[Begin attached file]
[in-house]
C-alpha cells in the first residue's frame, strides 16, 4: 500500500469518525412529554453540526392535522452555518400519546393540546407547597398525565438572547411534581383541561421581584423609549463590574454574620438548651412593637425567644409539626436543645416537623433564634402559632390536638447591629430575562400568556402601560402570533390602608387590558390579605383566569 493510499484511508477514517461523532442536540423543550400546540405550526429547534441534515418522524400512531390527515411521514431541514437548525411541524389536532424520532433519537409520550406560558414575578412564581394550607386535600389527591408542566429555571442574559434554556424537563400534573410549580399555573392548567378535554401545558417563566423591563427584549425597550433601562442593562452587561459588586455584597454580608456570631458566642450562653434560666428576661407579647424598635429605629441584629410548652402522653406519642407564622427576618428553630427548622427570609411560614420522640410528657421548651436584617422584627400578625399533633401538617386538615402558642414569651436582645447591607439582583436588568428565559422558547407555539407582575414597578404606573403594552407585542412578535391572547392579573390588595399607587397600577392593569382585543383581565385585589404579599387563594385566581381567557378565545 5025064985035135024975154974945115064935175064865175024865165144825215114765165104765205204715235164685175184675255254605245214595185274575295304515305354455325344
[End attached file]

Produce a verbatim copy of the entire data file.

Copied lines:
[in-house]
C-alpha cells in the first residue's frame, strides 16, 4: 500500500469518525412529554453540526392535522452555518400519546393540546407547597398525565438572547411534581383541561421581584423609549463590574454574620438548651412593637425567644409539626436543645416537623433564634402559632390536638447591629430575562400568556402601560402570533390602608387590558390579605383566569 493510499484511508477514517461523532442536540423543550400546540405550526429547534441534515418522524400512531390527515411521514431541514437548525411541524389536532424520532433519537409520550406560558414575578412564581394550607386535600389527591408542566429555571442574559434554556424537563400534573410549580399555573392548567378535554401545558417563566423591563427584549425597550433601562442593562452587561459588586455584597454580608456570631458566642450562653434560666428576661407579647424598635429605629441584629410548652402522653406519642407564622427576618428553630427548622427570609411560614420522640410528657421548651436584617422584627400578625399533633401538617386538615402558642414569651436582645447591607439582583436588568428565559422558547407555539407582575414597578404606573403594552407585542412578535391572547392579573390588595399607587397600577392593569382585543383581565385585589404579599387563594385566581381567557378565545 5025064985035135024975154974945115064935175064865175024865165144825215114765165104765205204715235164685175184675255254605245214595185274575295304515305354455325344